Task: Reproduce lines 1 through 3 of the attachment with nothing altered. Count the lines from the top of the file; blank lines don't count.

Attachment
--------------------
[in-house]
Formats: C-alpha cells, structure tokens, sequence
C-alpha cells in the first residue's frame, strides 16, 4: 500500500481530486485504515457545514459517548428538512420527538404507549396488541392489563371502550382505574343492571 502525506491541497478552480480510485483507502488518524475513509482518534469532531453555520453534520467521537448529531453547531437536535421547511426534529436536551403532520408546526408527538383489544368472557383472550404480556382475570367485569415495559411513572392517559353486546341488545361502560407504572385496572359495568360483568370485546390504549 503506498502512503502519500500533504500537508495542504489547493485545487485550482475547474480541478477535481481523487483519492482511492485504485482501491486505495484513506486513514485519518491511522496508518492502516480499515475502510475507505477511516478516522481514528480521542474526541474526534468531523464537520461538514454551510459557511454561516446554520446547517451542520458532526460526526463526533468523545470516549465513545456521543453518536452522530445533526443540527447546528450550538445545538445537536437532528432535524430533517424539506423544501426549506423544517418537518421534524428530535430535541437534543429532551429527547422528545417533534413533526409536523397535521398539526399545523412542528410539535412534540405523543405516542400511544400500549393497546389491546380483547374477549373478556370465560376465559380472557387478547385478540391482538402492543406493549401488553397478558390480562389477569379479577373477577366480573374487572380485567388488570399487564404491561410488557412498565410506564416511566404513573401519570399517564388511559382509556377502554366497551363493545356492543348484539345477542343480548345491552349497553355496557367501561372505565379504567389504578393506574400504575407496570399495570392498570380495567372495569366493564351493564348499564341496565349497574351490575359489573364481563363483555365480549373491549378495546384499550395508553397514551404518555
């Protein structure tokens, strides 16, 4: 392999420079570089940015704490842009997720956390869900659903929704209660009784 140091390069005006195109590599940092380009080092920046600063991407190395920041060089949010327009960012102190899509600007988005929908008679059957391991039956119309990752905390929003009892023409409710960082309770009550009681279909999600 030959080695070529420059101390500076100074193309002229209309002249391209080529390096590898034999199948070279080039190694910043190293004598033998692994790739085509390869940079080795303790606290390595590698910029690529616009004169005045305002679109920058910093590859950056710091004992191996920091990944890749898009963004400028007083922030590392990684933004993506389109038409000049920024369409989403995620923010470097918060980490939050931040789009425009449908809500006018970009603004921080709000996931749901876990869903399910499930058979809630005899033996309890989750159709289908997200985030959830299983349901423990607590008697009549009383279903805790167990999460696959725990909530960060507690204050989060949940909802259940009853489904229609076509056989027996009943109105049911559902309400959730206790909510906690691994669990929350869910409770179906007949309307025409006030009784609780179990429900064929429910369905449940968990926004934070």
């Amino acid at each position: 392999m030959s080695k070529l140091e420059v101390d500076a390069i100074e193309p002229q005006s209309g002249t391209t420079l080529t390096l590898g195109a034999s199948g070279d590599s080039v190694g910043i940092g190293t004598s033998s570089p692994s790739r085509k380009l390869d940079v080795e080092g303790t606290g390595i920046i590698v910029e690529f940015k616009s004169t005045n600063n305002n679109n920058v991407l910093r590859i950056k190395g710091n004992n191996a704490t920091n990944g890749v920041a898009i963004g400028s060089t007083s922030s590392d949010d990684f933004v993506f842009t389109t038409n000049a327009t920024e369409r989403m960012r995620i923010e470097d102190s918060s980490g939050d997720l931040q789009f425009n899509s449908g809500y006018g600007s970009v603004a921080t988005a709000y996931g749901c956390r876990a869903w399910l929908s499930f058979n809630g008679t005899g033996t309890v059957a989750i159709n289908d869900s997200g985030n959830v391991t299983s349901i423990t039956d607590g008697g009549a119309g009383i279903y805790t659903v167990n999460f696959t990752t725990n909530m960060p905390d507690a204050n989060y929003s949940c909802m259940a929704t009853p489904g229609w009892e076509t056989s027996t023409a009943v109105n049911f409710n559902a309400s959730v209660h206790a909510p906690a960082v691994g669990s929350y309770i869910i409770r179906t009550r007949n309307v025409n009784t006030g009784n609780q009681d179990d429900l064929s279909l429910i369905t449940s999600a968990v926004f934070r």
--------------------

[in-house]
Formats: C-alpha cells, structure tokens, sequence
C-alpha cells in the first residue's frame, strides 16, 4: 500500500481530486485504515457545514459517548428538512420527538404507549396488541392489563371502550382505574343492571 502525506491541497478552480480510485483507502488518524475513509482518534469532531453555520453534520467521537448529531453547531437536535421547511426534529436536551403532520408546526408527538383489544368472557383472550404480556382475570367485569415495559411513572392517559353486546341488545361502560407504572385496572359495568360483568370485546390504549 503506498502512503502519500500533504500537508495542504489547493485545487485550482475547474480541478477535481481523487483519492482511492485504485482501491486505495484513506486513514485519518491511522496508518492502516480499515475502510475507505477511516478516522481514528480521542474526541474526534468531523464537520461538514454551510459557511454561516446554520446547517451542520458532526460526526463526533468523545470516549465513545456521543453518536452522530445533526443540527447546528450550538445545538445537536437532528432535524430533517424539506423544501426549506423544517418537518421534524428530535430535541437534543429532551429527547422528545417533534413533526409536523397535521398539526399545523412542528410539535412534540405523543405516542400511544400500549393497546389491546380483547374477549373478556370465560376465559380472557387478547385478540391482538402492543406493549401488553397478558390480562389477569379479577373477577366480573374487572380485567388488570399487564404491561410488557412498565410506564416511566404513573401519570399517564388511559382509556377502554366497551363493545356492543348484539345477542343480548345491552349497553355496557367501561372505565379504567389504578393506574400504575407496570399495570392498570380495567372495569366493564351493564348499564341496565349497574351490575359489573364481563363483555365480549373491549378495546384499550395508553397514551404518555